Friday, September 13th 

Roadside Reflections - Journal Entry No. 1   

6:36 pm - JFK International Airport • New York, NY // 11:57 pm - Microtel Inn • Salt Lake City, Utah

As I’m waiting for my flight to Salt Lake City, I decided it would be the best time to start writing my Land Art journal. I’m always incredibly cautious when writing in a blank notebook. It’s a weird habit. I spend a good amount of time thinking about what I’m going to write and then very carefully outline the words on the page as neatly as I can. When I complete a sentence, I reread it; if it’s not to my liking, it gets erased and rewritten. Most of the time, the eraser marks bother me, so I end up ripping out the page and start the process all over again. It’s an odd sort of pressure I put on myself to start things as perfectly as I can. This weird stress is even more apparent in this journal I’m keeping to narrate my experiences on Gerson Zevi’s Land Art Road Trip. I’ve already ripped out the first two pages. Writing on the first page of a new notebook is like making a first impression. Although, unlike a journal, physical interactions can’t be ripped out and rewritten; You only get one opportunity to introduce yourself. Tomorrow, I’ll be introducing myself to 18 strangers in a completely unfamiliar place. That thought is somewhat nerve-wracking, so this is a way for me to channel all of that energy into this notebook. Moleskine was kind enough to provide me with three lined notebooks, each one a different color. Of the three, I chose to start this adventure in the one colored green. Green is a color that symbolizes many things, one of them being nature, which this trip will definitely have an abundance of.

The project itself is called Land Art, which implies that art is one with nature. We’ll also be camping for more than half of our journey, which should be interesting considering that I’ve never camped in my life.  Green also stands for growth, which I hope to experience on this new adventure in my life. And finally, green symbolizes freshness and prosperity. In addition to being a month of growth, this is a fresh start. This is the first step I’m taking into my post-graduate life. It’s an opportunity that I have never experienced anything like. So it’s fresh, just like this Moleskine notebook. And to tie it all together, these were my initial thoughts sitting in the airport waiting for my flight to Salt Lake City, Utah. The plane ride to Utah was a bit strange. I felt so unprepared for the destination I was headed to and so unsure of what I should be expecting when I arrive. I tried to look at it in a positive perspective and quickly my excitement overrode all of my nervous feelings. I spent the majority of my flight fixated on a series of Friends episodes. It put me at ease and entertained me for the entire five hours I was in the air. I audibly laughed a few times, which caused the girl sitting next to me to give me a few stares. She had a sweet face, pretty blue eyes and full lips, but her head full of colorful dreadlocks seemed to take away from her dainty facial characteristics. She seemed to be interested in me, while also judging me at the same time. We didn’t exchange any words until the plane landed. I turned on my phone and suddenly it beeped like crazy, warning me of missed messages and emails. She spoke, "Wow. Someone’s popular.” I responded, “No, I just forgot to mention to many of my friends that I was flying to Utah tonight.” She gave me another one of her judgmental stares, “How do you forget to tell people you’re going to Utah?”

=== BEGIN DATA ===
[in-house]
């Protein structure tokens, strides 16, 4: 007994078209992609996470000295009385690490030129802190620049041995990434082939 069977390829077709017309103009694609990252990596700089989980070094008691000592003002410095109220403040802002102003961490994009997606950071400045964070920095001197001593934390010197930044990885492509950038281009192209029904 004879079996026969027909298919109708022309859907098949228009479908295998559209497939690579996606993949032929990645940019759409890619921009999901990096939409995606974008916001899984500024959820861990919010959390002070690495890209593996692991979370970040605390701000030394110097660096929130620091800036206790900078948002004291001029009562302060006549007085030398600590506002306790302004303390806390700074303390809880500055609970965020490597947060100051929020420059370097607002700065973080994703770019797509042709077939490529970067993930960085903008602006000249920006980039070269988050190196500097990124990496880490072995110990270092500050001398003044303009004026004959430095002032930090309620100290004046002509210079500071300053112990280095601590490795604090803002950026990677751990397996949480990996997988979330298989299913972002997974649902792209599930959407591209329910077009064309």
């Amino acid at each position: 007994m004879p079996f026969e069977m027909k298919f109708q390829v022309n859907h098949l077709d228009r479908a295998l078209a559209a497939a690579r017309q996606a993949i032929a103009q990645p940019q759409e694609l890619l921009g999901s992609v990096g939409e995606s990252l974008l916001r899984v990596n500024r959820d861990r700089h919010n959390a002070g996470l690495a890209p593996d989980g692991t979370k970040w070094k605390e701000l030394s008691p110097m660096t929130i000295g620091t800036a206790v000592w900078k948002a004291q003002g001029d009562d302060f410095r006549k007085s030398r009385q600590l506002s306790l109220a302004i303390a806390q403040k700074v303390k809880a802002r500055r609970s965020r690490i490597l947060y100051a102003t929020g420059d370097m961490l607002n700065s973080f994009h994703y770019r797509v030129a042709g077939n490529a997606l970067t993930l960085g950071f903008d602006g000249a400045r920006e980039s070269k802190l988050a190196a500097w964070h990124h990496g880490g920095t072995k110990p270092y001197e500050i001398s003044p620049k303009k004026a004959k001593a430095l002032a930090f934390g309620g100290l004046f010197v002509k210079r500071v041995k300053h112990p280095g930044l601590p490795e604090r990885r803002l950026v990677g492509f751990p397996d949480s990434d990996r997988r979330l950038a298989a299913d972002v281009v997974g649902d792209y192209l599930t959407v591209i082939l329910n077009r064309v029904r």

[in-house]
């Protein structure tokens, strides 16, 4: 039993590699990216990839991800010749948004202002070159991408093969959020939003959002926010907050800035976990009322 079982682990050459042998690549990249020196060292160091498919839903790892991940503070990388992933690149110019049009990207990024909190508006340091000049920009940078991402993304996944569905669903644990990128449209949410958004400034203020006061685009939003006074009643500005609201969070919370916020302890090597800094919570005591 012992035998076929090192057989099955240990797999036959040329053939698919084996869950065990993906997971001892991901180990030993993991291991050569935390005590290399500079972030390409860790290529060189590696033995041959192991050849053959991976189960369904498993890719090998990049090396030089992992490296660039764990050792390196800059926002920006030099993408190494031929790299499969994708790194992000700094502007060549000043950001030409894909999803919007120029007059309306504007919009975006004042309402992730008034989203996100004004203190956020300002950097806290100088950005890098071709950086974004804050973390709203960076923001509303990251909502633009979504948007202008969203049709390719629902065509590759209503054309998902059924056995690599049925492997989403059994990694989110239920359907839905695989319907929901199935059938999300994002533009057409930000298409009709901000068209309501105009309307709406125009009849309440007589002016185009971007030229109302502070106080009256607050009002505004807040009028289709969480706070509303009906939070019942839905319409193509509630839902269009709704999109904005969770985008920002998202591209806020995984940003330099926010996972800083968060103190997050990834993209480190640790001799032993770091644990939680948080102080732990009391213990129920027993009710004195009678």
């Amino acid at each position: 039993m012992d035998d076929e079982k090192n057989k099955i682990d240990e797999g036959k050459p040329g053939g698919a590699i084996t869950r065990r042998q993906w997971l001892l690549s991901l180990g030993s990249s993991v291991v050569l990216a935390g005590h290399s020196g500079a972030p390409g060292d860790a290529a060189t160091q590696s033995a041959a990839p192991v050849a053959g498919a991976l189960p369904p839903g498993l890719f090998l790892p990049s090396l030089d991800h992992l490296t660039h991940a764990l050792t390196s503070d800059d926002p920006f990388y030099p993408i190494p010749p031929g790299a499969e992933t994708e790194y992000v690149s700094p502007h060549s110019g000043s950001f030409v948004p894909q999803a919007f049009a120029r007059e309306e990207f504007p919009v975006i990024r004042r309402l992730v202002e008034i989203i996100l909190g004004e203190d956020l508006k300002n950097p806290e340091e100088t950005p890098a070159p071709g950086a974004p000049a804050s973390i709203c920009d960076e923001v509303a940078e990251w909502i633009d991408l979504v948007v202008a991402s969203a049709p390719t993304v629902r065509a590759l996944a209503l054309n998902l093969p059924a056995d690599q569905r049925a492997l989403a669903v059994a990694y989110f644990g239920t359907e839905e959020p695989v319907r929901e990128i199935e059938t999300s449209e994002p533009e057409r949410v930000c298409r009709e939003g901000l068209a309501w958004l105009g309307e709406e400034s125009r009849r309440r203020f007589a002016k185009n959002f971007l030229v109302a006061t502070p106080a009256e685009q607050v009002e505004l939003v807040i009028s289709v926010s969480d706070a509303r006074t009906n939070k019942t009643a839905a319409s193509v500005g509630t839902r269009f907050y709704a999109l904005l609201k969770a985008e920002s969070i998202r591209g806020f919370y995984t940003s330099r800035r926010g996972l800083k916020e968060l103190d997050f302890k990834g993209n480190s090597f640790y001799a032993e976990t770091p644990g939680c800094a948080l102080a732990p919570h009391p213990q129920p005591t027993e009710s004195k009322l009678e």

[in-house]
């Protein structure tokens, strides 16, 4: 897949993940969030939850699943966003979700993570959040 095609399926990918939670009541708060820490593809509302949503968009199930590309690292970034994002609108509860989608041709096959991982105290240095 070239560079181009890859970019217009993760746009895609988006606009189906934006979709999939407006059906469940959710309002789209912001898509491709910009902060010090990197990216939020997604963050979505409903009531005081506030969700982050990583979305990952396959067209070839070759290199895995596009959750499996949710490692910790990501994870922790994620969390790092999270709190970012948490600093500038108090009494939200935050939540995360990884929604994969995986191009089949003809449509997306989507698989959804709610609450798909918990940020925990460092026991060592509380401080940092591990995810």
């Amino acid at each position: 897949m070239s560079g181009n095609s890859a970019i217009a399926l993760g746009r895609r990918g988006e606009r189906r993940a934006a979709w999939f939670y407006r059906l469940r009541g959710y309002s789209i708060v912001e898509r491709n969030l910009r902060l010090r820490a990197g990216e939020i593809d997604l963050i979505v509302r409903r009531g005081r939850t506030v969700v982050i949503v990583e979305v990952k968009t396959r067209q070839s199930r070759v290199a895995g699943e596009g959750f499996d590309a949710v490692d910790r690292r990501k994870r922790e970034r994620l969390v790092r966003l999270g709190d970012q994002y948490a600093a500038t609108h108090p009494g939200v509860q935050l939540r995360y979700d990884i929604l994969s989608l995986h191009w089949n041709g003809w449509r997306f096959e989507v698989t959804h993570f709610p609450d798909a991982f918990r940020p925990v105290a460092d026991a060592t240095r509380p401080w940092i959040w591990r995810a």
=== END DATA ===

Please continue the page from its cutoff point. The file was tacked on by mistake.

She asked that question as if I told her I couldn’t remember my first name. So, I responded honestly, “Well, I was really preoccupied with New York Fashion Week this season so that had a role in my poor planning.” “What were you doing at fashion week?” she asked. “Um, I was writing, covering the shows, you know.” She took my answer, but instead of digesting it decided to further implore. “So, what are you doing going to Utah if you’re a fashion writer?” Great question, I thought, although I was surprised this woman thought she already knew so much about me that she could assume my interests couldn’t extend past fashion. I told her a bit about the road trip ahead of me. Her reaction implied that she thought I was expressing some sort of betterment over her, which I was trying very hard not to do, but her judgmental stares kept pushing me to verbally prove myself. So, I took it with a grain of salt and as soon as the doors to the plane opened I made a swift getaway from her presumptuous looks. When I exited the airport, a shuttle bus came to greet me along with a text from Alex Gerson making sure I arrived alright. He informed me that I would be sharing a room with a girl named Sheenagh (pronounced She-nah) whose flight from Ireland should have also just landed. A cute girl with strawberry blonde hair sat beside me on the van. I assumed it was Sheenagh, but said nothing to her until we reached the hotel verifying it was the girl Alex had texted me about. Between delays and layovers, Sheenagh had been traveling for nearly 24 hours to get to Salt Lake City. She seemed incredibly hazy, but she managed to get a small conversation out. She told me that she is an artist, but didn’t inform me of much else. As soon as we got to the motel, she got ready for bed. While she did, I nervously called my mentor to hear a familiar voice. It would calm my nerves before going to bed in a shared room with a stranger at the Microtel Inn in Utah.

Originally published on Promote & Preserve.